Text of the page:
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We’re not talking about those weird little green things that appear on a petri dish, but the cultures created by human societies.
Albert Camus said “Without culture, and the relative freedom it implies, society, even when perfect, is but a jungle.”
Culture defines how we live, eat, and recreate. Culture essentially defines our lives. It’s partly behavior – how a society creates a sense of uniqueness, belonging, and shared values and perceptions -but it’s also what a culture creates: specific forms of communication, etiquette, beliefs, and customs that define one society from another. Language, food, art, jewelry, clothing and entertainment styles are all elements unique to specific cultures, even if shared between them, they also become part of another culture as well. Baseball, a uniquely American sport, is now an aspect of Japanese culture too.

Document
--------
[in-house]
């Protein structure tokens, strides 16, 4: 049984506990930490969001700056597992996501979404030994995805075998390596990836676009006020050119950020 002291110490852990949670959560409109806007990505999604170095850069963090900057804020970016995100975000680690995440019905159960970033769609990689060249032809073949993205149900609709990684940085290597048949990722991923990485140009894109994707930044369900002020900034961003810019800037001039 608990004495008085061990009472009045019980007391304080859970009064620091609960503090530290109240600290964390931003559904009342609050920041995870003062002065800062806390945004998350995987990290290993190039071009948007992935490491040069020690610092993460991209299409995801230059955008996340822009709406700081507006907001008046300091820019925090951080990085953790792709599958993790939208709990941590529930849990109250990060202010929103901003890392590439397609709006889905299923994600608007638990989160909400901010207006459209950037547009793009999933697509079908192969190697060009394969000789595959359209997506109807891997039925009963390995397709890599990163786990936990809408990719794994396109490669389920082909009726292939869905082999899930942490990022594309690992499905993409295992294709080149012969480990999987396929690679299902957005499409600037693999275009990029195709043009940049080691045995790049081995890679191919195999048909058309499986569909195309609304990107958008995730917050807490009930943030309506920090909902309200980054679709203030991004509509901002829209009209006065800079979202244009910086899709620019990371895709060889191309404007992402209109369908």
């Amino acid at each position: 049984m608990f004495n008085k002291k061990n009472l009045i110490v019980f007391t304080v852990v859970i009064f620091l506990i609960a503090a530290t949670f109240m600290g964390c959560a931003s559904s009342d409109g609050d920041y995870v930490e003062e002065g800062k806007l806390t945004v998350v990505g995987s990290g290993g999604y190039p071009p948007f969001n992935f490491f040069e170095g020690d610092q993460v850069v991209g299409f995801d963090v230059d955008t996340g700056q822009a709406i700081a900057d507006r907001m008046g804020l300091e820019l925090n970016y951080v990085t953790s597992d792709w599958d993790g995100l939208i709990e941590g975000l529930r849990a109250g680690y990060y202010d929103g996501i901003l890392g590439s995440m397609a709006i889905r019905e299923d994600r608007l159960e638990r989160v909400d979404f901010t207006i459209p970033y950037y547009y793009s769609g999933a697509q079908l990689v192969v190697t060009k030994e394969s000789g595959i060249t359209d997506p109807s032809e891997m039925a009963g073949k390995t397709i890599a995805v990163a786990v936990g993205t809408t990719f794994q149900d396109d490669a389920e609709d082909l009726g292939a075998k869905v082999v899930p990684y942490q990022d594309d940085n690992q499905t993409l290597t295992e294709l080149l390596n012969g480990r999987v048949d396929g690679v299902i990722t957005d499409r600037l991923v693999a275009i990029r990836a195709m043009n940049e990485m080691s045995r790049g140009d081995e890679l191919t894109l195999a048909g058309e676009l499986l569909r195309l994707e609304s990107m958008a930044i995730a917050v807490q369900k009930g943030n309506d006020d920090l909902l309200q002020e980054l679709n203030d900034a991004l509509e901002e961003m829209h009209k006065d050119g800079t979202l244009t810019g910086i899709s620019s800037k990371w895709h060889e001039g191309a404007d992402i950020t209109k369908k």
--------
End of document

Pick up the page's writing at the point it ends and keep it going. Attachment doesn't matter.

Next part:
Societies also have “subcultures” that can add to the uniqueness and diversity of that culture, or reject, distort or openly oppose that element of culture. Subcultures can be benign , like the Amish, or disruptive and even dangerous, like the “Weather Underground” or the “Manson cult” of the 60’s and 70’s.
Just as the term “cult“ is a fragment of the word “culture”, cults are also “fragments” of the society that created it, so can a subculture also be an essential part of a the main culture, adding to the progress and production of a society and it’s culture; such as the “corporate culture” that drives businesses and manufacturing, or the “entertainment culture” that drives Hollywood and the entertainment industry. A society is the “petri dish of culture”.
Many have tried to define “culture”. Perhaps the best definition is the one by Philip Bock:
“Culture is what makes you a stranger when you’re away from home.”